A TOWN clergyman has hit out at “colossal” VAT charges ordered on repairs to churches and listed buildings from later this year.
About 200 listed buildings in Hartlepool and surrounding villages will have to pay 20 per cent VAT on repairs from October this year, as the full extent of the Government’s recent budget is revealed
The Government says it extended a grant available to “places of worship” and will add £5m a year to the budget to cover the increase.
The Rev Chris Collison, of St Hilda’s Church, on the Headland, said the VAT increase would prove “extremely difficult”.
The church is a Grade I listed building and repairs due in the next year are set to cost around £250,000. “It would put us between a rock and a hard place,” said Mr Collison of the position the church would find itself in if the increase does go ahead as planned.
“With those charges we couldn’t afford to start repairs but equally we couldn’t afford not to do it. It would be colossal.”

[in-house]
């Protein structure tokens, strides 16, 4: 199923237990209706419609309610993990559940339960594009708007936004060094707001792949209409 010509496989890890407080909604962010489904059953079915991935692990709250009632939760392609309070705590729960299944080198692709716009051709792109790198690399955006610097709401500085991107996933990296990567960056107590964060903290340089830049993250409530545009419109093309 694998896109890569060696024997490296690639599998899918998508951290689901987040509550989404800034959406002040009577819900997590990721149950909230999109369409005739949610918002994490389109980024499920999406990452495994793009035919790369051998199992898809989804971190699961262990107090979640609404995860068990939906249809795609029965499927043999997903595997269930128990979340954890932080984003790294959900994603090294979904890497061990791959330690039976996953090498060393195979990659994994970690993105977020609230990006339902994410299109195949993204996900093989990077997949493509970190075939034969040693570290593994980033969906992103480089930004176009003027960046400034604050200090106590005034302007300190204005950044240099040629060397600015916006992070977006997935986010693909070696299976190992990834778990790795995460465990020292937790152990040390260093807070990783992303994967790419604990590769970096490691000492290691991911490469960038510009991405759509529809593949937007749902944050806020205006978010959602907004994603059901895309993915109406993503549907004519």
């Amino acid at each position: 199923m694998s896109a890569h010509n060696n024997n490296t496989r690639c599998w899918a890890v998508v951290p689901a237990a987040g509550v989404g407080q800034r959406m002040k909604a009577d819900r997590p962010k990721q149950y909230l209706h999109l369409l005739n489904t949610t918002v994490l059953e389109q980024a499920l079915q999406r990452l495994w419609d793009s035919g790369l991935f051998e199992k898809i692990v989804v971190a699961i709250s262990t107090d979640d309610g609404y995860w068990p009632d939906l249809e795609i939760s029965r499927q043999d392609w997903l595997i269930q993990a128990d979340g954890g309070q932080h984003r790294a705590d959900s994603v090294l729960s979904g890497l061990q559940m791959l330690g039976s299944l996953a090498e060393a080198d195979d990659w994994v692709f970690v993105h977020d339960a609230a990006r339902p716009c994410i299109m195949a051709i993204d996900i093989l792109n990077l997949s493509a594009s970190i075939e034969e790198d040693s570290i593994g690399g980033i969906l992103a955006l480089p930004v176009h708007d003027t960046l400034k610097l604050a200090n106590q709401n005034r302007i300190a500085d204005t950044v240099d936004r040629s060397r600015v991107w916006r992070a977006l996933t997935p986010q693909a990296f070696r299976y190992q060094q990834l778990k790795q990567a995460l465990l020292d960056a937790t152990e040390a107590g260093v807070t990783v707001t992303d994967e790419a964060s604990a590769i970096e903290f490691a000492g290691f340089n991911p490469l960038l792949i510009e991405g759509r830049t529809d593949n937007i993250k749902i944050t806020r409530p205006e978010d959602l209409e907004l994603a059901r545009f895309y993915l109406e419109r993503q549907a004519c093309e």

Mr Collison said 45 per cent of Grade I listed buildings are Anglican churches that rely on the people who worship there for the majority of their funding.
But he said it wouldn’t be fair in the current economic climate to ask residents to dip into their pockets to help cover a VAT increase.
A Treasury spokesman said: “Over time significant anomalies have developed in the VAT system, causing very similar products to be taxed very differently.
“The Government is taking steps to correct these anomalies, including aligning the alterations of listed buildings to align with the existing VAT treatment of repairs.
“The Government has extended the scope of the current listed places of worship grant scheme administered by the Department for Culture, Media and Sport (DCMS).
“Currently listed places of worship, of any faith or denomination, can claim a grant equal to the VAT paid on eligible repairs and maintenance works.
“The scheme will be extended to include approved alterations to listed places of worship.
“DCMS will add £5m a year to the scheme’s budget.”